Mom told me that raining season has started when I was away. So I have missed the beginning of the raining season. Surprisingly I didn’t feel any loss even though I had always been fond of “the beginning of the raining season.”
This morning I woke up to a wet morning in San Francisco. The dripping rain was soft as a velvety cloth. My mind is still not quite back yet. Not willing to settle into a working routine. My mind’s eyes look at everyday occurrence with a startled expression, like a young puppy fascinated by the newness of everything.
Not much has changed since we were away. The gas price has risen, the commute hour traffic is worse, tenant parking in our apartment building is more chaotic, and more people quitting at work and more new faces, too.
Life goes on. I remembered the time when I left for my Ecuador trip in the spring of 2002. I was very closely monitoring the development in Middle East; so not being able to know the daily development of the peace process was making me anxious. Then I met Caroline who had been traveling in South America for eight months. I asked her, did it bother you not being able to monitor the world news closely? She shrugged, not really because usually the news remained the same really. I didn’t believe her at first, but soon I realized she was right. Nothing really changed. Three weeks later after I got back from Ecuador, the Middle East situation remained surprisingly similar to what had been.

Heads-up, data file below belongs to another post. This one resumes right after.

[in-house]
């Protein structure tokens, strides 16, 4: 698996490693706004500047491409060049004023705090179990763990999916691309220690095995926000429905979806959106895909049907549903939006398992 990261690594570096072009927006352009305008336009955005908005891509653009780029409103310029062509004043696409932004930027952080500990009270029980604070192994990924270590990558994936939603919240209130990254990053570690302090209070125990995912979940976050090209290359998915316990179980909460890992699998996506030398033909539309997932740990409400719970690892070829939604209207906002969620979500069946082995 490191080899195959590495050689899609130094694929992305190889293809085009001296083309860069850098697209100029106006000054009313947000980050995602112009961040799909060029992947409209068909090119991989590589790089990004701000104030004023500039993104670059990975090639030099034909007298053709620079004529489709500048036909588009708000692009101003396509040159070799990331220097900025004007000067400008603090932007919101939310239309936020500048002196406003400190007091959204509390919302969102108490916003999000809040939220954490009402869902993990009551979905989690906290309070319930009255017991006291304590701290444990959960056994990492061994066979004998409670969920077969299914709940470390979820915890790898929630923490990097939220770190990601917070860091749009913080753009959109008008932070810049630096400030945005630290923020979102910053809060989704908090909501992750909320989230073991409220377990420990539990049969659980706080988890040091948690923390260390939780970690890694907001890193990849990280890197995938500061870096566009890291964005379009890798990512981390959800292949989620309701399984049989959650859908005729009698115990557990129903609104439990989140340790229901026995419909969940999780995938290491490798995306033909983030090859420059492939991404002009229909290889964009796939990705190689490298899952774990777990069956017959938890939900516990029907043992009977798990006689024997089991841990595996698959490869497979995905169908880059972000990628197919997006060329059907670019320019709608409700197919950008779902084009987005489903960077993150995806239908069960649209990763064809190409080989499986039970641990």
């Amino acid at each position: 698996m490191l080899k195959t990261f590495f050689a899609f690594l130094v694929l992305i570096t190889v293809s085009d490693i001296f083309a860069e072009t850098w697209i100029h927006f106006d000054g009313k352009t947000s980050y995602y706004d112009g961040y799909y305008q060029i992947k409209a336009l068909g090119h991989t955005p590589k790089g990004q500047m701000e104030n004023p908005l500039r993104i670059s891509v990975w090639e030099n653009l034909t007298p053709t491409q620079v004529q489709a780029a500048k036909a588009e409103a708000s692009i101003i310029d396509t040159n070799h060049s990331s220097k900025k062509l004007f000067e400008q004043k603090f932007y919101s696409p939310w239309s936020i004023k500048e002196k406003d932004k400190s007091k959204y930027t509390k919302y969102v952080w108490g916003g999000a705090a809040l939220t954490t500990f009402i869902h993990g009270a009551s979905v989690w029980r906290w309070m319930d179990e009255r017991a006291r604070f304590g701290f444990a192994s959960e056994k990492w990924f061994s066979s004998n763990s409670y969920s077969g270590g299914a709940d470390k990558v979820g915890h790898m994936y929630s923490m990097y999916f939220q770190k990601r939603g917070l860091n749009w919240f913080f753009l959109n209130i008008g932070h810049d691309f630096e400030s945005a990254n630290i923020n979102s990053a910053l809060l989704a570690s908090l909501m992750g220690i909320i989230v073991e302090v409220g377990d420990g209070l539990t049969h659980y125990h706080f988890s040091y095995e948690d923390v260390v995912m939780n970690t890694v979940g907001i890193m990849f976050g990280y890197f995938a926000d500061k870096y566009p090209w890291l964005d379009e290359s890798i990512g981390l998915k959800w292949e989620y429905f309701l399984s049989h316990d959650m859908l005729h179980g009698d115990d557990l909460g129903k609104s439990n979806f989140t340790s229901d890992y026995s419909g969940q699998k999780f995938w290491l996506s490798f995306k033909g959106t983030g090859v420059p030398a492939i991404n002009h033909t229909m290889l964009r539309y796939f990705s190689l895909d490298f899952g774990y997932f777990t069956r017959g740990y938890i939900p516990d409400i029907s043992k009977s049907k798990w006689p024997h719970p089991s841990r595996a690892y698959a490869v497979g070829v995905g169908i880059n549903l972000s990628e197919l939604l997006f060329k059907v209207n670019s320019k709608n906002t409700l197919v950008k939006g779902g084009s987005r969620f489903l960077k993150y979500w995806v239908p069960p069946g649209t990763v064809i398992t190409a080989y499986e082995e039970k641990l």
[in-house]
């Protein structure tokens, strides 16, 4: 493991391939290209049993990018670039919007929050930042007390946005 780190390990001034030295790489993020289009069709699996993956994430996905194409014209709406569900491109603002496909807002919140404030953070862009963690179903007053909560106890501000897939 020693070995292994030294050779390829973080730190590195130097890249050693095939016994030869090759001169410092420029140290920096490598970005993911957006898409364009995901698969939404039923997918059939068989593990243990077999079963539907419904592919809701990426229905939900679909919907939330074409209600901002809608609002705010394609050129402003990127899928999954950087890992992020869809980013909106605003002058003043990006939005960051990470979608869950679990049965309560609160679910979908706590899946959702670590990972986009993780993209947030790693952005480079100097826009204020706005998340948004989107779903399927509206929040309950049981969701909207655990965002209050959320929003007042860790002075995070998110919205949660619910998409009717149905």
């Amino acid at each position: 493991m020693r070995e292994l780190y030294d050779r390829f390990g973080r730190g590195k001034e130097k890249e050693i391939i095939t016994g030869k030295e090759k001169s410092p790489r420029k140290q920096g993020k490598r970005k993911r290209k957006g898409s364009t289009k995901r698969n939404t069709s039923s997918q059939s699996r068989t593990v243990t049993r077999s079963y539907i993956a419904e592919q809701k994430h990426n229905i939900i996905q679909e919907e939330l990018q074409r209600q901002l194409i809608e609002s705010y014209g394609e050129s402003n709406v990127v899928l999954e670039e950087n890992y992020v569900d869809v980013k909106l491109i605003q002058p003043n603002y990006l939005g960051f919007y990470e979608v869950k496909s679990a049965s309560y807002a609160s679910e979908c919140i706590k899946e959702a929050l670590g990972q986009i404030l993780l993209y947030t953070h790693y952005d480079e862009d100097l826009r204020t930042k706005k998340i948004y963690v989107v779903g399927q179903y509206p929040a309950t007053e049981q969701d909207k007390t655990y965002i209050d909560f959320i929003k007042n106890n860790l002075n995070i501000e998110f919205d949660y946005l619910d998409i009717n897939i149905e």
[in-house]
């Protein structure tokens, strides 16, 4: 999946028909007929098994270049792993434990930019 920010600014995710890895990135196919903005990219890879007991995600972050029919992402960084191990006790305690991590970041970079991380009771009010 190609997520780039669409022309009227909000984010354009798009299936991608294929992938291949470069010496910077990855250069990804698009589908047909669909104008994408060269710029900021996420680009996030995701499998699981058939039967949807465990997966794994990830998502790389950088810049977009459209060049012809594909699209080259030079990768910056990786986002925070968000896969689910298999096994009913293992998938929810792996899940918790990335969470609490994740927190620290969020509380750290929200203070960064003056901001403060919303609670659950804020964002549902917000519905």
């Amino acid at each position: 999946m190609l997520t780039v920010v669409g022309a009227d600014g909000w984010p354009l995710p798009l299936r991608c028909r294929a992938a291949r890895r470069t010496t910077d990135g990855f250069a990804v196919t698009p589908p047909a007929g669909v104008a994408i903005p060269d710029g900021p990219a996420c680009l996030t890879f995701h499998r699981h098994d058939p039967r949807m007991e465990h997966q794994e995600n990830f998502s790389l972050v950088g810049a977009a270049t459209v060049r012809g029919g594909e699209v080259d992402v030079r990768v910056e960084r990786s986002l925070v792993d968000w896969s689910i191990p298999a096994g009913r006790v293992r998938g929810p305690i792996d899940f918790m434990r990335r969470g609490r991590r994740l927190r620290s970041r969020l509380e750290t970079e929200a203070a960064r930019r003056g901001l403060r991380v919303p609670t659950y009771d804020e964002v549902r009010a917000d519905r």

Nothing has changed much this time, either. People are still asking the same question they had asked when I was leaving, “Why Turkey?”
I still couldn’t really answer it.
Probably the reasoning for me was half romance, half curiosity –romantic because Istanbul sounds so exotic, curious because I had never been to a Muslim country.
I’m glad that I went. I’m also growing wary that as one travels to more and more places, one’s future travel choices grew smaller and smaller.
“The essence of travel is to slow the passage of time.” Robert Kaplan said.
Yet, everywhere I went, I felt the futility of traveler’s attempt. The old town of each glorious city was like the small grain of sand that was left in one’s palm. The rest flew out like sand in water.
The passage of time stops for no one. The entire world is hurrying off to catch up with the developed world, to become one big happy shopping mall…
That, was how I felt on my first day in Istanbul…